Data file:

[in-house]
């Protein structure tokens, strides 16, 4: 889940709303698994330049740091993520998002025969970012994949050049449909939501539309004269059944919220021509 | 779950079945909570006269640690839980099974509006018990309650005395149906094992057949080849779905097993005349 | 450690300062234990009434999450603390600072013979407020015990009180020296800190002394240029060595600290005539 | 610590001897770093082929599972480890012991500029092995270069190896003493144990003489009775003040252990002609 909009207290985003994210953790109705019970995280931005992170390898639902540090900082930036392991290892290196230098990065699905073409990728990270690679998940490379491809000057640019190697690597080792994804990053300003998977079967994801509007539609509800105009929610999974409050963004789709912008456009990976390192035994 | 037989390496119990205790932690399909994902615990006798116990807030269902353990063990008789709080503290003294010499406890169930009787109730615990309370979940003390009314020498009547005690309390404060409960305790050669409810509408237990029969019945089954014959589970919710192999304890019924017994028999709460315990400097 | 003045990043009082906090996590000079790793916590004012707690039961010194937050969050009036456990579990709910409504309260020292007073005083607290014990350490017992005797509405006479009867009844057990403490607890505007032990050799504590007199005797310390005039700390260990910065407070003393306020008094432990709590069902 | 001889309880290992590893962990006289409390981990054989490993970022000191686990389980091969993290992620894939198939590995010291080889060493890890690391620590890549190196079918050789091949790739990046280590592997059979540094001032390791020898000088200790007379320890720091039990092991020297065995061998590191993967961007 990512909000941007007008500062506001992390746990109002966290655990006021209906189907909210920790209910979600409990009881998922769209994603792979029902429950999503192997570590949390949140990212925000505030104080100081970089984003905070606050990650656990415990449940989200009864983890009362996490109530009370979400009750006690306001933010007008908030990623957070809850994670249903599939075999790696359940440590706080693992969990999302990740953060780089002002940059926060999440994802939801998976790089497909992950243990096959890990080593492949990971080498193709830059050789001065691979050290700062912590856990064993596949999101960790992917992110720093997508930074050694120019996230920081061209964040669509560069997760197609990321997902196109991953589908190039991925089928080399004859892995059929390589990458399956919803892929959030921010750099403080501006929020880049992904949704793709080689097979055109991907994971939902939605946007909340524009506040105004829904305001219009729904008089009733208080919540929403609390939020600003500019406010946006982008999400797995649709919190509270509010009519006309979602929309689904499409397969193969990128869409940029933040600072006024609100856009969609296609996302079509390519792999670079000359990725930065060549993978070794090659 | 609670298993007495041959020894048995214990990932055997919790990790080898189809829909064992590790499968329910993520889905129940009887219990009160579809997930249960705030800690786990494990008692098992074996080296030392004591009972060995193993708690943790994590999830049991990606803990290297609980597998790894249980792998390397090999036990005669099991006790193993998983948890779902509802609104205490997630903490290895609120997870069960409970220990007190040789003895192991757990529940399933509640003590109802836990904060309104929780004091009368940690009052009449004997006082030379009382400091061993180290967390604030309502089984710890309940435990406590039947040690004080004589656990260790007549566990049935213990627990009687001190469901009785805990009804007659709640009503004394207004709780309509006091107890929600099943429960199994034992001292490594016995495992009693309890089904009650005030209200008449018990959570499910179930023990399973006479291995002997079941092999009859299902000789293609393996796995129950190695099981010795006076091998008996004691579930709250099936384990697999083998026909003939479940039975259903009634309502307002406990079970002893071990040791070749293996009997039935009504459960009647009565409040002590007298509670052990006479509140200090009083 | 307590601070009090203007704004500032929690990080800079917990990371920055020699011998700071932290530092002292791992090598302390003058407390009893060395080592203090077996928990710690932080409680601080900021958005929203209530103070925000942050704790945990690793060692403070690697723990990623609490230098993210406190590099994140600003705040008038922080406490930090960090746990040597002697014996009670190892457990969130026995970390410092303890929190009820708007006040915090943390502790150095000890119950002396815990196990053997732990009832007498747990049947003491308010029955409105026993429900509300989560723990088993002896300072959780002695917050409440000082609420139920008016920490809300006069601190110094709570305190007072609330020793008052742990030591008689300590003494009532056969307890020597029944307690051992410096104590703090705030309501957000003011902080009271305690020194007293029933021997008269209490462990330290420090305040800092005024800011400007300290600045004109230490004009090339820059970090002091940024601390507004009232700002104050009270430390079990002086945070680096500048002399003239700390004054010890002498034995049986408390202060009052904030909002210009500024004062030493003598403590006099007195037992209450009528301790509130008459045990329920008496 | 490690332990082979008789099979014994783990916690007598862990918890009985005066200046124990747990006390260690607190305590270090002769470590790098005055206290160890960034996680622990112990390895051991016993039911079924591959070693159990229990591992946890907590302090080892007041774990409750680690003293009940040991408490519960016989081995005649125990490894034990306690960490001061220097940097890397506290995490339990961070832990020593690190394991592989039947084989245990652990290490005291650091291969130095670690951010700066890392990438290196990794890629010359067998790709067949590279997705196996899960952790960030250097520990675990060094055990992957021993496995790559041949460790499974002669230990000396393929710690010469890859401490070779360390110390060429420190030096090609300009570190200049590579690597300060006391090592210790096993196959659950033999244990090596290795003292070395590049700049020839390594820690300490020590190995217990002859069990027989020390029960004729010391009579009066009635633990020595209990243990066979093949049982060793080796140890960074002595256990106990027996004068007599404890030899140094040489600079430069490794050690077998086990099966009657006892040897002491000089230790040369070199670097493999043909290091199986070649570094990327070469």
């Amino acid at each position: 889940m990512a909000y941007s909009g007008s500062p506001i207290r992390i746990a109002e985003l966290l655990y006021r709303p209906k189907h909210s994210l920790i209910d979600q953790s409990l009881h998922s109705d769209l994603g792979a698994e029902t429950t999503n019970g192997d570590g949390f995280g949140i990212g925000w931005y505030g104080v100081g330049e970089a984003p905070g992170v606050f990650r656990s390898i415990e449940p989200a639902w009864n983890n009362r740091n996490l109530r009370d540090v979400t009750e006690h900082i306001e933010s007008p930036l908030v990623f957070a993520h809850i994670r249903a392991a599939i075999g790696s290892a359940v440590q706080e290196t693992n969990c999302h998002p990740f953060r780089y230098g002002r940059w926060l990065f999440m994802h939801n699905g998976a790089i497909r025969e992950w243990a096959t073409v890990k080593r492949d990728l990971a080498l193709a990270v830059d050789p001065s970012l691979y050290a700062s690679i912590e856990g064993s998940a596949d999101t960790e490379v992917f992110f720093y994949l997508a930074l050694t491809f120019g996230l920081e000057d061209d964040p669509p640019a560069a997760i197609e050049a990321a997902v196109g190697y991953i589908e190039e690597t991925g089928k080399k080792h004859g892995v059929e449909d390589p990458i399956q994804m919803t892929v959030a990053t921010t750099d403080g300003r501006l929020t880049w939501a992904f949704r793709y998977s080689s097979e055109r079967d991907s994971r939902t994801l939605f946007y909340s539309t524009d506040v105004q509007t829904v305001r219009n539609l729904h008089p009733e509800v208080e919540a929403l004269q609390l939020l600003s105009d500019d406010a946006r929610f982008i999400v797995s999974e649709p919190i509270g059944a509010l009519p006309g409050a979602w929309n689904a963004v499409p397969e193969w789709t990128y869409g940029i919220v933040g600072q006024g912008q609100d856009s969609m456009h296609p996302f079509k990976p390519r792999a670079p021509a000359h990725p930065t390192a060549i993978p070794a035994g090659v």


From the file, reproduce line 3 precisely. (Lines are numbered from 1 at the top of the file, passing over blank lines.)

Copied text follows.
């Amino acid at each position: 889940m990512a909000y941007s909009g007008s500062p506001i207290r992390i746990a109002e985003l966290l655990y006021r709303p209906k189907h909210s994210l920790i209910d979600q953790s409990l009881h998922s109705d769209l994603g792979a698994e029902t429950t999503n019970g192997d570590g949390f995280g949140i990212g925000w931005y505030g104080v100081g330049e970089a984003p905070g992170v606050f990650r656990s390898i415990e449940p989200a639902w009864n983890n009362r740091n996490l109530r009370d540090v979400t009750e006690h900082i306001e933010s007008p930036l908030v990623f957070a993520h809850i994670r249903a392991a599939i075999g790696s290892a359940v440590q706080e290196t693992n969990c999302h998002p990740f953060r780089y230098g002002r940059w926060l990065f999440m994802h939801n699905g998976a790089i497909r025969e992950w243990a096959t073409v890990k080593r492949d990728l990971a080498l193709a990270v830059d050789p001065s970012l691979y050290a700062s690679i912590e856990g064993s998940a596949d999101t960790e490379v992917f992110f720093y994949l997508a930074l050694t491809f120019g996230l920081e000057d061209d964040p669509p640019a560069a997760i197609e050049a990321a997902v196109g190697y991953i589908e190039e690597t991925g089928k080399k080792h004859g892995v059929e449909d390589p990458i399956q994804m919803t892929v959030a990053t921010t750099d403080g300003r501006l929020t880049w939501a992904f949704r793709y998977s080689s097979e055109r079967d991907s994971r939902t994801l939605f946007y909340s539309t524009d506040v105004q509007t829904v305001r219009n539609l729904h008089p009733e509800v208080e919540a929403l004269q609390l939020l600003s105009d500019d406010a946006r929610f982008i999400v797995s999974e649709p919190i509270g059944a509010l009519p006309g409050a979602w929309n689904a963004v499409p397969e193969w789709t990128y869409g940029i919220v933040g600072q006024g912008q609100d856009s969609m456009h296609p996302f079509k990976p390519r792999a670079p021509a000359h990725p930065t390192a060549i993978p070794a035994g090659v």